In the presence of the Czech Prime Minister, Jan Fischer, and an EU representative, a Terezín Declaration will be announced and a Memorandum of the Czech EU Presidency signed with the EU at the end of the conference in Terezín on Tuesday, 30 June 2009. Commemorating the Defiant Requiem by Verdi performed in the Terezín ghetto, the closing concert conducted by Murry Sidlin of the Oregon Philharmonic will take place at the former Terezín Riding School.
The rich accompanying programme of the conference will see the exhibition of Jewish art entitled “Memories Returned” at the Museum of Decorative Arts in Prague on 26 June 2009 and a press conference on “Ransom for Life” – a book by Helena Krejčová and Mario Vlček.
On Saturday, 27 June 2009, the memorial plaque of Lenka Reinerová will be unveiled on the first anniversary of her death and the latest book of her memoirs – Ferry Ticket – presented.
The accompanying programme of the conference will additionally see the world premier of Golem 13, a kabbalistic drama by George Whyte set to music by Noam Sheriff performed at the Prague National Theatre, the exhibition of Edward Serotta entitled “Library of Rescued Memories” and other exhibitions organised by participating countries.
The conference will also be accompanied by a film festival, The Legacy of Shoa. Held under the auspices of Ben Kingsley at the Prague cinema Světozor on 27-28 June 2009, the festival will welcome the Czech-American director of documentaries and writer, Zuzana Justmanová, whose debut documentary of 1989 – Terezín Diary – was inspired by the diaries she wrote during her stay at Terezín in 1943-1945. The festival will present her award-winning documentary of 1997, Voices of the Children – an Emmy award-winning story for Outstanding Historical Programming of three people who have survived the imprisonment in the Nazi concentration camps.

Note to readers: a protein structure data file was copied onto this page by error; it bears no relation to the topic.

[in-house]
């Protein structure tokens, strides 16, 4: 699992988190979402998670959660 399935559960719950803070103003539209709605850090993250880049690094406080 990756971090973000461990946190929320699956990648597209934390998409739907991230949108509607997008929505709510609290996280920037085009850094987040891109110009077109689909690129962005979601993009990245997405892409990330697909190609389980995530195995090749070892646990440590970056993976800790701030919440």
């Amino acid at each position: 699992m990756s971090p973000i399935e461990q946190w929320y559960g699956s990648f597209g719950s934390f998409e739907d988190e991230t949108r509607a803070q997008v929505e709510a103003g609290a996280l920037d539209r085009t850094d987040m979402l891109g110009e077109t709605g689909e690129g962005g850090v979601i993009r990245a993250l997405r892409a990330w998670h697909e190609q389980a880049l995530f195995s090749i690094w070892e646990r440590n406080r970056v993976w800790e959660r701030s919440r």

Apart from another award-winning documentary, Children of the Night, by Marion Wiesel, the festival will present other documentaries, including the successful “Forgotten Transports” series by Lukáš Přibyl (the “Forgotten Transports to Poland” won the 2009 One World International Documentary Film Festival Public Award), films by Pavel Štingl such as Ghetto Called Baluty, the documentary by Matěj Mináč, The Power of Good, and feature films on the Holocaust – The Shop on Main Street, Distant Journey and Defiance.
On June 22-26 2009, documentary films on the Holocaust will be screened for schoolchildren at the Prague cinema Světozor. Presented within the “One World at Schools” project carried out by People in Need, a Czech non-profit organization, the screenings will be followed by discussions with filmmakers and witnesses. Apart from the above-mentioned films, the children will see the documents Hitler, Stalin and Me by Helena Třeštíková, Seven Lights by Olga Sommerová, and Birds of a Black Feather by Břetislav Rychlík.